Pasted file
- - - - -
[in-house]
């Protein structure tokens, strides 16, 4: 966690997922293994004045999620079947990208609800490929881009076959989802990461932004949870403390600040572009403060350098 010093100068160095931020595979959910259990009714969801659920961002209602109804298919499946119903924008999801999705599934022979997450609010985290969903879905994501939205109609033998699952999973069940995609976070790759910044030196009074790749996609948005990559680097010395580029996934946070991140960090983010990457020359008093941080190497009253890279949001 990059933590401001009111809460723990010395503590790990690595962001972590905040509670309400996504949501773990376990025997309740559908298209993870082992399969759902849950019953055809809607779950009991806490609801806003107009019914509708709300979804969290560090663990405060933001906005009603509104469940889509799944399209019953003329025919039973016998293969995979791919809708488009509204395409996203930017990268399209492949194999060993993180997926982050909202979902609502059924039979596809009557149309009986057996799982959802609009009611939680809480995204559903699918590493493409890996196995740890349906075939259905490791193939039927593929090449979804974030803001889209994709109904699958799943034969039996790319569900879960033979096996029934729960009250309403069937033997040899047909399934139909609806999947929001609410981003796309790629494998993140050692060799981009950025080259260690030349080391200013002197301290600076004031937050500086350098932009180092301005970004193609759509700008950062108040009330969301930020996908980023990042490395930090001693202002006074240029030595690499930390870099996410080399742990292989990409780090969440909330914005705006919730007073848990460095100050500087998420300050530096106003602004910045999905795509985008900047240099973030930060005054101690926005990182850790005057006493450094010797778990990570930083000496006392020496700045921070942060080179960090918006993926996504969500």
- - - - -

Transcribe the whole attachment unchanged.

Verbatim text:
[in-house]
């Protein structure tokens, strides 16, 4: 966690997922293994004045999620079947990208609800490929881009076959989802990461932004949870403390600040572009403060350098 010093100068160095931020595979959910259990009714969801659920961002209602109804298919499946119903924008999801999705599934022979997450609010985290969903879905994501939205109609033998699952999973069940995609976070790759910044030196009074790749996609948005990559680097010395580029996934946070991140960090983010990457020359008093941080190497009253890279949001 990059933590401001009111809460723990010395503590790990690595962001972590905040509670309400996504949501773990376990025997309740559908298209993870082992399969759902849950019953055809809607779950009991806490609801806003107009019914509708709300979804969290560090663990405060933001906005009603509104469940889509799944399209019953003329025919039973016998293969995979791919809708488009509204395409996203930017990268399209492949194999060993993180997926982050909202979902609502059924039979596809009557149309009986057996799982959802609009009611939680809480995204559903699918590493493409890996196995740890349906075939259905490791193939039927593929090449979804974030803001889209994709109904699958799943034969039996790319569900879960033979096996029934729960009250309403069937033997040899047909399934139909609806999947929001609410981003796309790629494998993140050692060799981009950025080259260690030349080391200013002197301290600076004031937050500086350098932009180092301005970004193609759509700008950062108040009330969301930020996908980023990042490395930090001693202002006074240029030595690499930390870099996410080399742990292989990409780090969440909330914005705006919730007073848990460095100050500087998420300050530096106003602004910045999905795509985008900047240099973030930060005054101690926005990182850790005057006493450094010797778990990570930083000496006392020496700045921070942060080179960090918006993926996504969500």